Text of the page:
Psychology, Discourse And Social Practice: From Regulation To Resistance / Edition 1

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Overview

What damage does psychology do to people's lives, and what can we do about it? How do we recognise and support resistance? Written by expert practitioners-researchers, this co-authored book explores how psychology legislates on normality and then uses its "expert" knowledge to turn social marginalisation into pathology.
Chapters address a range of cultural and institutional arenas in which inequalities structured around categories of gender, "race", class and sexuality are reproduced by psychological practices: from self-help books to special hospitals, from school exclusions to Gender Identity Clinics, from mothering magazines to mental health services. But far from just documenting the damage, this book identifies the ways in which both professionals and users of services can act to counter psychology's abuses. As practical intervention as well as theoretical critique, Psychology, Discourse and Social Practice offers tangible examples of how change can be effected. This book will be of interest to advanced undergraduates and postgraduates in psychology, health, education and welfare disciplines. It is also relevant to social workers and education and health professionals, as well as professional psychologists.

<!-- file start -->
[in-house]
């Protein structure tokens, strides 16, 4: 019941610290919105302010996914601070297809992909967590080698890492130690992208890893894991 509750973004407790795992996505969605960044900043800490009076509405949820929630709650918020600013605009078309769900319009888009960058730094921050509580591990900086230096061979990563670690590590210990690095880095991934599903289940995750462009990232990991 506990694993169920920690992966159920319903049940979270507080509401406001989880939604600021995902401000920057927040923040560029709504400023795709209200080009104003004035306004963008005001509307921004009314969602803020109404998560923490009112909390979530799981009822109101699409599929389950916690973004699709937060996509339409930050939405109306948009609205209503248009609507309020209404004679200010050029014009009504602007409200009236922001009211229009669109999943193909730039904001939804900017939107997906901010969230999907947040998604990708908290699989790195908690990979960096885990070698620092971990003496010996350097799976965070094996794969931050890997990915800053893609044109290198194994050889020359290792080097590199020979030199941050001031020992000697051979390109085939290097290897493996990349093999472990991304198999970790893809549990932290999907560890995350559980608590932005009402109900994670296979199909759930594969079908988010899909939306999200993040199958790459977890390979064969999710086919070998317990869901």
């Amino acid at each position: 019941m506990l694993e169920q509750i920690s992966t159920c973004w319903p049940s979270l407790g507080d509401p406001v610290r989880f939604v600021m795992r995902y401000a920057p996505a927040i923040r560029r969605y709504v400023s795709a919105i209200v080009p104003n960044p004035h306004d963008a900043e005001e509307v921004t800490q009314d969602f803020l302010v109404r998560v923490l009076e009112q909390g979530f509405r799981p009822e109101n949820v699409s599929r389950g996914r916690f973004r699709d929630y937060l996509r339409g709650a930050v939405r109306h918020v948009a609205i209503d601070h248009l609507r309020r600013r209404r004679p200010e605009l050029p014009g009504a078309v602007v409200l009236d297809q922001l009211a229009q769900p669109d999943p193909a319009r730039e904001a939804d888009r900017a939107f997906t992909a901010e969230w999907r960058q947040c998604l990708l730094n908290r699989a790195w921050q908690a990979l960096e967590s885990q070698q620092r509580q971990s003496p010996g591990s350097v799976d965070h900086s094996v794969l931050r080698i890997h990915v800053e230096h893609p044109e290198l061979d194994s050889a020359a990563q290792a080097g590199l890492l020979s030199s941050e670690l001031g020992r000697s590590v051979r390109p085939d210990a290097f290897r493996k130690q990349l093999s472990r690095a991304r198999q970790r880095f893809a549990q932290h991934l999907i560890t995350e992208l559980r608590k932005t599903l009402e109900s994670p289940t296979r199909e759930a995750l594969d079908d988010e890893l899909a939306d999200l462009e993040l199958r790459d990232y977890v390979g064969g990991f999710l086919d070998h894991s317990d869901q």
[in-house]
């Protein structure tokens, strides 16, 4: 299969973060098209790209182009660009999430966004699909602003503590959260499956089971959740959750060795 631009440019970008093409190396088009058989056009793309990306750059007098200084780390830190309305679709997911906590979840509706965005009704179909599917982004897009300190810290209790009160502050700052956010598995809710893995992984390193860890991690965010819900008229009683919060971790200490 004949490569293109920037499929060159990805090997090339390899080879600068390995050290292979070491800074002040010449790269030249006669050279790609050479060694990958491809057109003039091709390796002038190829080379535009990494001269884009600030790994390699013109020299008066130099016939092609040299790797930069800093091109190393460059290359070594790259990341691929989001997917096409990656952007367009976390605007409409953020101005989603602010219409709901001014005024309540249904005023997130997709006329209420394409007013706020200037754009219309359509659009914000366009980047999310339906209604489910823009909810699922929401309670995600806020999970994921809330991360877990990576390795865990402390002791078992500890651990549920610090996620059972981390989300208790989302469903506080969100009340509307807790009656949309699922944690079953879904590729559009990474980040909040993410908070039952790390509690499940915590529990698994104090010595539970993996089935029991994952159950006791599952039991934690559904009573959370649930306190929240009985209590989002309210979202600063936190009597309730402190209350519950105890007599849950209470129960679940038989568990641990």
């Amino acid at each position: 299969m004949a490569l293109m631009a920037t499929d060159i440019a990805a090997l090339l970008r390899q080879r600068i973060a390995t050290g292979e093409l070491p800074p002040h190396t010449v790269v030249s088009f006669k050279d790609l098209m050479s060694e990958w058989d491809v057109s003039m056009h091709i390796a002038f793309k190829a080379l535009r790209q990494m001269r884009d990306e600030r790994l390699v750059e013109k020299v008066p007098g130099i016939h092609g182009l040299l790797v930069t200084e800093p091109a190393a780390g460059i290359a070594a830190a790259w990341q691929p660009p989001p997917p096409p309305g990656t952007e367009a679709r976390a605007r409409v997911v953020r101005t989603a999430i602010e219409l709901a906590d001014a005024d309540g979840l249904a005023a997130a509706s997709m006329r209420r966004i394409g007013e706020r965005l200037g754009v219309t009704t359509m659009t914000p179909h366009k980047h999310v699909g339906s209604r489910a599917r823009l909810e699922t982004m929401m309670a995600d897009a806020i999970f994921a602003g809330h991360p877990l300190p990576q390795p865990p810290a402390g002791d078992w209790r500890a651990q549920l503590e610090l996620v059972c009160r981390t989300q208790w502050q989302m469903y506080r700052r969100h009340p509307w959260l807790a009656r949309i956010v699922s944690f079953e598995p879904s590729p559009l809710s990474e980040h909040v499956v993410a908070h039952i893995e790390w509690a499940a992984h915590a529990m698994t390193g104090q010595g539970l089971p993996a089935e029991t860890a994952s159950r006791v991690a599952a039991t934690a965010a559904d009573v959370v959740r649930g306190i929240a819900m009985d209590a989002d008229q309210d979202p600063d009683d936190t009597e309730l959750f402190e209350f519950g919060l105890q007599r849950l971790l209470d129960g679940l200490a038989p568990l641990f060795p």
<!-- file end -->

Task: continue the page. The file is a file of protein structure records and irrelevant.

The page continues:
Feminist therapy, psychology in education, women & high security mental hospitals, black women in mental health, etc

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Product Details

  • ISBN-13: 9780748405046
  • Publisher: Taylor & Francis
  • Publication date: 11/1/1996
  • Edition number: 1
  • Pages: 244
  • Product dimensions: 6.14 (w) x 9.21 (h) x 0.51 (d)

Table of Contents

Acknowledgments and permissions
Ch. 1 Psychology discourse practice: From regulation to resistance 1
Ch. 2 'I have depression, don't I?': Discourses of help and self-help books 17
Ch. 3 Pathologizing children: Psychology in education and acts of government 37
Ch. 4 Feminist therapy and its discontents 55
Ch. 5 The present absence/pathologized presence of black women in mental health services 75
Ch. 6 Special women, special places: Women and high security mental hospitals 96
Ch. 7 Constructing a narrative: Moral discourse and young people's experiences of exclusion 114
Ch. 8 Whose expertize? Conceptualizing resistance to advice about childrearing 133
Ch. 9 Come to the carnival: Women's humour as transgression and resistance 152
Ch. 10 The rhetorics of gender identity clinics: Transsexuals and other boundary objects 170
Postscripts 193
The authors 202
References 204
Index 225
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